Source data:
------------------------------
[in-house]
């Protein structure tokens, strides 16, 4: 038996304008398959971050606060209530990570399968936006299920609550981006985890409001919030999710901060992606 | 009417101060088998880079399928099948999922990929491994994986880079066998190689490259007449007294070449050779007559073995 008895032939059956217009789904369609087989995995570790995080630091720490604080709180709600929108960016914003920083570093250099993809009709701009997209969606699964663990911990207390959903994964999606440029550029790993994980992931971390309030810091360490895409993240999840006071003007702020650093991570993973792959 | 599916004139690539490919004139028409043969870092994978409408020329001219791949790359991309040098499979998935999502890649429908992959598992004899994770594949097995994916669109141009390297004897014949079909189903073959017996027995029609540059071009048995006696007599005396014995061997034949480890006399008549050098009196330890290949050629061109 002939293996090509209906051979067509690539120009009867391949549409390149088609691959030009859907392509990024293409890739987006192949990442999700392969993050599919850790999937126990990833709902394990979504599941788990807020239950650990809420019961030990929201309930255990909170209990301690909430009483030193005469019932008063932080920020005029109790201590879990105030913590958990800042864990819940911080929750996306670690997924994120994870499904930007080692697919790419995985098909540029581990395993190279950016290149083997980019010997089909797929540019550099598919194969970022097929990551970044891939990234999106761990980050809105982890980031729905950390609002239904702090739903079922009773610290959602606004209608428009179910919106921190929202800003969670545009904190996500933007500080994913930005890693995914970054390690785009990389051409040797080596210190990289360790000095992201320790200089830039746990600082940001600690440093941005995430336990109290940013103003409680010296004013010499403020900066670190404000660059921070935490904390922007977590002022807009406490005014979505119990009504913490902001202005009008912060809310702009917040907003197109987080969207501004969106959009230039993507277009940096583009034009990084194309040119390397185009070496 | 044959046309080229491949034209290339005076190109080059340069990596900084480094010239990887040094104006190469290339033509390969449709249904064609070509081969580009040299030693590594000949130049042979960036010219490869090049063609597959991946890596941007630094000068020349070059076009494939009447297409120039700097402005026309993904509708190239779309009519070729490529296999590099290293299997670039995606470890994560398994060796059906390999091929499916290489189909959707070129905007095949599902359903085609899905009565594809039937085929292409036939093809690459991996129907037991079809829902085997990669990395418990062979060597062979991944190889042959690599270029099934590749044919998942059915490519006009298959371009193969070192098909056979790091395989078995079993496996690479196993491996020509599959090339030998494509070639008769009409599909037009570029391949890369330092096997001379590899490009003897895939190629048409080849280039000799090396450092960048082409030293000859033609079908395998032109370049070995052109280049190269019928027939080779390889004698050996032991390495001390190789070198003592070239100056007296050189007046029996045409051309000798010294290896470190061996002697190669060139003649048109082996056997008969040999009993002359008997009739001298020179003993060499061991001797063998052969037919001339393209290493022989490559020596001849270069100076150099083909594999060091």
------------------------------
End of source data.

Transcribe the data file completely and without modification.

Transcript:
[in-house]
């Protein structure tokens, strides 16, 4: 038996304008398959971050606060209530990570399968936006299920609550981006985890409001919030999710901060992606 | 009417101060088998880079399928099948999922990929491994994986880079066998190689490259007449007294070449050779007559073995 008895032939059956217009789904369609087989995995570790995080630091720490604080709180709600929108960016914003920083570093250099993809009709701009997209969606699964663990911990207390959903994964999606440029550029790993994980992931971390309030810091360490895409993240999840006071003007702020650093991570993973792959 | 599916004139690539490919004139028409043969870092994978409408020329001219791949790359991309040098499979998935999502890649429908992959598992004899994770594949097995994916669109141009390297004897014949079909189903073959017996027995029609540059071009048995006696007599005396014995061997034949480890006399008549050098009196330890290949050629061109 002939293996090509209906051979067509690539120009009867391949549409390149088609691959030009859907392509990024293409890739987006192949990442999700392969993050599919850790999937126990990833709902394990979504599941788990807020239950650990809420019961030990929201309930255990909170209990301690909430009483030193005469019932008063932080920020005029109790201590879990105030913590958990800042864990819940911080929750996306670690997924994120994870499904930007080692697919790419995985098909540029581990395993190279950016290149083997980019010997089909797929540019550099598919194969970022097929990551970044891939990234999106761990980050809105982890980031729905950390609002239904702090739903079922009773610290959602606004209608428009179910919106921190929202800003969670545009904190996500933007500080994913930005890693995914970054390690785009990389051409040797080596210190990289360790000095992201320790200089830039746990600082940001600690440093941005995430336990109290940013103003409680010296004013010499403020900066670190404000660059921070935490904390922007977590002022807009406490005014979505119990009504913490902001202005009008912060809310702009917040907003197109987080969207501004969106959009230039993507277009940096583009034009990084194309040119390397185009070496 | 044959046309080229491949034209290339005076190109080059340069990596900084480094010239990887040094104006190469290339033509390969449709249904064609070509081969580009040299030693590594000949130049042979960036010219490869090049063609597959991946890596941007630094000068020349070059076009494939009447297409120039700097402005026309993904509708190239779309009519070729490529296999590099290293299997670039995606470890994560398994060796059906390999091929499916290489189909959707070129905007095949599902359903085609899905009565594809039937085929292409036939093809690459991996129907037991079809829902085997990669990395418990062979060597062979991944190889042959690599270029099934590749044919998942059915490519006009298959371009193969070192098909056979790091395989078995079993496996690479196993491996020509599959090339030998494509070639008769009409599909037009570029391949890369330092096997001379590899490009003897895939190629048409080849280039000799090396450092960048082409030293000859033609079908395998032109370049070995052109280049190269019928027939080779390889004698050996032991390495001390190789070198003592070239100056007296050189007046029996045409051309000798010294290896470190061996002697190669060139003649048109082996056997008969040999009993002359008997009739001298020179003993060499061991001797063998052969037919001339393209290493022989490559020596001849270069100076150099083909594999060091």